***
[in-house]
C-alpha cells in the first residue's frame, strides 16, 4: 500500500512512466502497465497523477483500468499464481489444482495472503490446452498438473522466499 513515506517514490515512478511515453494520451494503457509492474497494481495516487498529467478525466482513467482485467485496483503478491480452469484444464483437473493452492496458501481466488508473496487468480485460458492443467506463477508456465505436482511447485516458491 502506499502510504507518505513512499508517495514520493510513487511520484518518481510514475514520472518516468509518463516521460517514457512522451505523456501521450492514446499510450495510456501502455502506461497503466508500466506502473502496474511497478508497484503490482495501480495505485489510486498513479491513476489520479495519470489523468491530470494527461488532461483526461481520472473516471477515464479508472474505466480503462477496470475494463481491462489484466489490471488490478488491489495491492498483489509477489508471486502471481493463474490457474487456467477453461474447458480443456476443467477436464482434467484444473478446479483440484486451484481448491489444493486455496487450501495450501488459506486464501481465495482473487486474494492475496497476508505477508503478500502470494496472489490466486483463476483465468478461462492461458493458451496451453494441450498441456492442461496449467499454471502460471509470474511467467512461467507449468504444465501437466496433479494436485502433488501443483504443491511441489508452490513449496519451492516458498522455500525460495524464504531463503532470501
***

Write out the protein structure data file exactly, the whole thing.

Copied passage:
[in-house]
C-alpha cells in the first residue's frame, strides 16, 4: 500500500512512466502497465497523477483500468499464481489444482495472503490446452498438473522466499 513515506517514490515512478511515453494520451494503457509492474497494481495516487498529467478525466482513467482485467485496483503478491480452469484444464483437473493452492496458501481466488508473496487468480485460458492443467506463477508456465505436482511447485516458491 502506499502510504507518505513512499508517495514520493510513487511520484518518481510514475514520472518516468509518463516521460517514457512522451505523456501521450492514446499510450495510456501502455502506461497503466508500466506502473502496474511497478508497484503490482495501480495505485489510486498513479491513476489520479495519470489523468491530470494527461488532461483526461481520472473516471477515464479508472474505466480503462477496470475494463481491462489484466489490471488490478488491489495491492498483489509477489508471486502471481493463474490457474487456467477453461474447458480443456476443467477436464482434467484444473478446479483440484486451484481448491489444493486455496487450501495450501488459506486464501481465495482473487486474494492475496497476508505477508503478500502470494496472489490466486483463476483465468478461462492461458493458451496451453494441450498441456492442461496449467499454471502460471509470474511467467512461467507449468504444465501437466496433479494436485502433488501443483504443491511441489508452490513449496519451492516458498522455500525460495524464504531463503532470501